The other night, a few of us were sitting round a dinner table topping up our glasses with some excellent wine and discussing the vexed topic of people’s choice of careers.
Do we choose jobs that reflect our personalities or do we grow into them? For example, do some people choose to become nurses because deep down they are highly caring individuals?
Our dinner table did not arrive at a satisfactory conclusion. However, it has to be said that many times I find myself wondering if it is an essential requirement of IFAs that they must be paranoid.
Last week, when discussing the Government’s new Money Advice Service, I found myself looking at various IFA websites to see what the debate was all about.
The consensus seems to be that the MAS is a bad thing and that it will leech consumers away from actual advice towards a misnamed and inadequate service that could harm the IFA profession. Only a handful of comments suggested the service might do the opposite and make people realise what they really need is genuine financial advice.
It was in the context of those debates that I found myself looking at the MAS site to see what it offers to consumers who have a genuine need for financial advice – and whether it really is as dangerous to IFAs as some seem to believe.
My first reaction is that the site is like a curate’s egg. Some parts of it will be very useful to people who access it, other parts are next to useless and, in the context in which they are presented, potentially harmful.
Sections on budgeting, life stages guides and the parents’ guide to money, introduce concepts not everyone visiting the MAS will have come across before. There are also some good links to external websites, including debt counselling and benefits, intriguing calculators and decision trees.
All of the above can be of genuine help to consumers who need some unbiased information. It is the first step in a long process for many people who start by looking for help in one area and eventually find themselves with more complicated needs that can only be met with the help of an IFA.
So far so good. My real worry, however, is with the meatier sections of the site and the comparison services on offer. There are two inter-linked issues here, first is the product comparison itself and the second is the quality of information surrounding it.
For millions of web users brought up on a diet of financial comparison sites in the course of the past 10 years, the proposition is a simple one. I give you some basic information about myself and you tell me the product that will suit my needs.
The site does not do this. Mostly it lists products in terms of cost, regardless of whether they are potentially commoditisable where price is a key determinant or whether far greater care needs to be taken when making a choice.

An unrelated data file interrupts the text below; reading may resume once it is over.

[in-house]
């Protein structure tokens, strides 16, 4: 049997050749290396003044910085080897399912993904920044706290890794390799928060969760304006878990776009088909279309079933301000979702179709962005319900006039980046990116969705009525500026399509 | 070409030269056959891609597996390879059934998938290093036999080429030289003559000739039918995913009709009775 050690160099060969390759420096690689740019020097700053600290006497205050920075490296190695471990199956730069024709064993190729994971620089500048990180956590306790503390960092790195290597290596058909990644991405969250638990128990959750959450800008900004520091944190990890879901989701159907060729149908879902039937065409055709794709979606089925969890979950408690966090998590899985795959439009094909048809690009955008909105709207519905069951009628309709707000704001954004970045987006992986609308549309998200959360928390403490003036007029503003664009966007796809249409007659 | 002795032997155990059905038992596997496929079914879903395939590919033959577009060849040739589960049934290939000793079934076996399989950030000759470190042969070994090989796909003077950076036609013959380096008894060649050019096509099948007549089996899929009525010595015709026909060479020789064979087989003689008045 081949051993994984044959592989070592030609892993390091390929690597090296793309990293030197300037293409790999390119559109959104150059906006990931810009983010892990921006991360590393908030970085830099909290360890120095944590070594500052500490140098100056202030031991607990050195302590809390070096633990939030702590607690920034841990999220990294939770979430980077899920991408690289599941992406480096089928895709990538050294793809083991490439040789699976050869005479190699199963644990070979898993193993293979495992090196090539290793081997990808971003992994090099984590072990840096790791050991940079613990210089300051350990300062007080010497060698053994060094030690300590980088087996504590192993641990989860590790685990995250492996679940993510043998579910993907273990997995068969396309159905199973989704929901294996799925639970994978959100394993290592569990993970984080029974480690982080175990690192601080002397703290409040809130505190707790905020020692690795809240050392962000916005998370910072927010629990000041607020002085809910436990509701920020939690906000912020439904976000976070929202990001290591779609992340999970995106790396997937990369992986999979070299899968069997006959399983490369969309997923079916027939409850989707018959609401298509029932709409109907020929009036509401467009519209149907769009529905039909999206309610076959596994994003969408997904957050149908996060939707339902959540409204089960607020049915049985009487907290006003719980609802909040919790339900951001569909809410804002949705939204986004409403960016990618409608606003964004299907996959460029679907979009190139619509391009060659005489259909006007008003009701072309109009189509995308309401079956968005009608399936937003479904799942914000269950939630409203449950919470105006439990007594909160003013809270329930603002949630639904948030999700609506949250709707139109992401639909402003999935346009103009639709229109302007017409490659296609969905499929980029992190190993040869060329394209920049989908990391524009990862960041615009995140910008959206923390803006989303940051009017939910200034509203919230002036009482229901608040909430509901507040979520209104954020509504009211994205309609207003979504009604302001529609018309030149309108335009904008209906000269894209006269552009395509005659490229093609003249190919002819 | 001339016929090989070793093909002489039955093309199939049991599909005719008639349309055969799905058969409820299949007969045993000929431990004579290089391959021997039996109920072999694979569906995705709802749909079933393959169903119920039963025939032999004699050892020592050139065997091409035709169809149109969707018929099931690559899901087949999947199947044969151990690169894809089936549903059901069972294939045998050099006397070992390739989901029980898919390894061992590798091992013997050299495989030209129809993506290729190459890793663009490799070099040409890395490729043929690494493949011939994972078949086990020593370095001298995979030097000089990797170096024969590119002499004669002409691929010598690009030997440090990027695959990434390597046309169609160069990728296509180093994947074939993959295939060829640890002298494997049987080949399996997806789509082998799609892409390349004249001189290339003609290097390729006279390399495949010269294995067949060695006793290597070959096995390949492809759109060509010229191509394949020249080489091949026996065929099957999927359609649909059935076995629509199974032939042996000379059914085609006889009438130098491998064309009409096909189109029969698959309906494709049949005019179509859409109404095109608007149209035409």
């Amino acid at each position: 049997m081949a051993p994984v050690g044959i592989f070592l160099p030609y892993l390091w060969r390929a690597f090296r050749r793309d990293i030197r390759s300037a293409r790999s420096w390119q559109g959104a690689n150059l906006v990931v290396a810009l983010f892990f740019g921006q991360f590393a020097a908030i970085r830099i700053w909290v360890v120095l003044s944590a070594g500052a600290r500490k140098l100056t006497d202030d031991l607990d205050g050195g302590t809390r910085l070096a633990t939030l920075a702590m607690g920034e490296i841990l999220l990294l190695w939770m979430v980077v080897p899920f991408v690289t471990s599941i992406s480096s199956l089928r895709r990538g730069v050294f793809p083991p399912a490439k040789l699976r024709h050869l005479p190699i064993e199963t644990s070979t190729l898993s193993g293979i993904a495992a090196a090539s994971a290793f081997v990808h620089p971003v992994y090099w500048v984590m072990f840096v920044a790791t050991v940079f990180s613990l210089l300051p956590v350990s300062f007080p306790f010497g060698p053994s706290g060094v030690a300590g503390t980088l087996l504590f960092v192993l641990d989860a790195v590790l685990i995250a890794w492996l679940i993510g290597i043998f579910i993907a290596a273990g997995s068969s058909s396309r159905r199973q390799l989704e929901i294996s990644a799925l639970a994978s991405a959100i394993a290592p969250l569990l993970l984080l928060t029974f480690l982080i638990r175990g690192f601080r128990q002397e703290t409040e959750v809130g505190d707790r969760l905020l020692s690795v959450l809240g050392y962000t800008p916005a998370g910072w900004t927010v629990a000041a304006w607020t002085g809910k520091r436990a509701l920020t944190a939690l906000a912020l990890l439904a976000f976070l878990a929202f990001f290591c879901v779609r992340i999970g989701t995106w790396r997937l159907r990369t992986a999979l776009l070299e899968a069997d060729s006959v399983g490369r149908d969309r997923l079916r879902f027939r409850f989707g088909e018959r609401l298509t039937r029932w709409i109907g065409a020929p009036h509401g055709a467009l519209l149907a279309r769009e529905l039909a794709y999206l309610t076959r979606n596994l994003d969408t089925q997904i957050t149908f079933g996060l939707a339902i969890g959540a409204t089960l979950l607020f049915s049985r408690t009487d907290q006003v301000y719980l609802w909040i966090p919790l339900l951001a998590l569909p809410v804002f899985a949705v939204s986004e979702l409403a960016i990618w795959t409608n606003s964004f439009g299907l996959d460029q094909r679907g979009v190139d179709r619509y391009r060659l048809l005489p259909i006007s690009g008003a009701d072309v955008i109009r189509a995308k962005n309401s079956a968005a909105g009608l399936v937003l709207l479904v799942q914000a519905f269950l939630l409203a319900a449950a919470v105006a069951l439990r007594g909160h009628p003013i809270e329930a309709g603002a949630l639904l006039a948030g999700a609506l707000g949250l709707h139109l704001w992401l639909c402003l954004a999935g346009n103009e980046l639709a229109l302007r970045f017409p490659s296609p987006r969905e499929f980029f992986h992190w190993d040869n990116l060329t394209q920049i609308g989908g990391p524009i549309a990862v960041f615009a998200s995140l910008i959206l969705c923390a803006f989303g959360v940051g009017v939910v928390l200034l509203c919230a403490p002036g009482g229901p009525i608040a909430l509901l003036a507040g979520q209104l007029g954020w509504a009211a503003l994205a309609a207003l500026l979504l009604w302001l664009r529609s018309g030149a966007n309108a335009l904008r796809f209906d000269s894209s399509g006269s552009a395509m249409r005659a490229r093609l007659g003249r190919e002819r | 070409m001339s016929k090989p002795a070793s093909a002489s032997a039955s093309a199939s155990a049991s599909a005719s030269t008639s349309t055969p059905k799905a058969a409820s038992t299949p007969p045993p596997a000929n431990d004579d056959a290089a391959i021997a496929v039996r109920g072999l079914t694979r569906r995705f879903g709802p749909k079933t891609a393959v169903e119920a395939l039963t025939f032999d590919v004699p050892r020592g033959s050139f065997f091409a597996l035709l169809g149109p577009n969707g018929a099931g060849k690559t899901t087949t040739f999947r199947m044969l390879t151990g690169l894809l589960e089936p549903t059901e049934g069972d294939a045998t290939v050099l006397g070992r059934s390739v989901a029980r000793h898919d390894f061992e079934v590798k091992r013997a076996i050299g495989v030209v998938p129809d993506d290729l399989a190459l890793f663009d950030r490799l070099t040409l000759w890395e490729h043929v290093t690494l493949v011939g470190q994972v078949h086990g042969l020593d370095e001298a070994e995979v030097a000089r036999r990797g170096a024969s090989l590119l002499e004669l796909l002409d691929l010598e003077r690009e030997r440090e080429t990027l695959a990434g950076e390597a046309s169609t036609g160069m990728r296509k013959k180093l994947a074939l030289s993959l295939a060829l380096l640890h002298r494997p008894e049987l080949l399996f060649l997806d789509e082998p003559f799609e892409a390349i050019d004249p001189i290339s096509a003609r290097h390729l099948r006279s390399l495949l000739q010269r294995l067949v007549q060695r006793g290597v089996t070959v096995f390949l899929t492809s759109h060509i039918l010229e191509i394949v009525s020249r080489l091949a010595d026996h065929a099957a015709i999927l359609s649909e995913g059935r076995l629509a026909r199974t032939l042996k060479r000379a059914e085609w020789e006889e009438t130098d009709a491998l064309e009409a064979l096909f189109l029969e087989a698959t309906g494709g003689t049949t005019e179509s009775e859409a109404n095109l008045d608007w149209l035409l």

Using this approach in the context of pensions or investment leads to an almost meaningless list of providers and products, where the merits of one over another are not explained.
In other words, as long as the charges levied on it are cheap as chips, a fund will appear at the tip of the table, never mind that its manager is a complete nutter who used all the money to fund a poker-playing trip to Las Vegas.
Just as bad is that, bar a fairly risible section on risk and some basic information on the difference between, say, investment trusts and other products, there is almost no serious guidance for consumers on what factors to take into account when making product buying decisions.
No doubt the MAS would stress it is not giving specific product advice and that people need to consult with an adviser before proceeding further. This is undoubtedly the case, as is the fact that – being a Government-funded service – the MAS is constrained in terms of what it can and cannot say.
Even so, the gaps in terms of giving people a better understanding of the issues are huge. Neither is there any idea of the progression I ref-erred to earlier – that consumers who need to know more should consult an adviser.
What we are left with is a site that provides a basic amount of information – highly inadequate in many areas – but does not tell punters just how limited it is or where to go elsewhere for help.
Far from fuelling IFA paranoia, my worry is that the MAS website will not help consumers really understand issues that affect them – which is an issue of far greater concern to most advisers.
Nic Cicutti can be contacted at email@example.com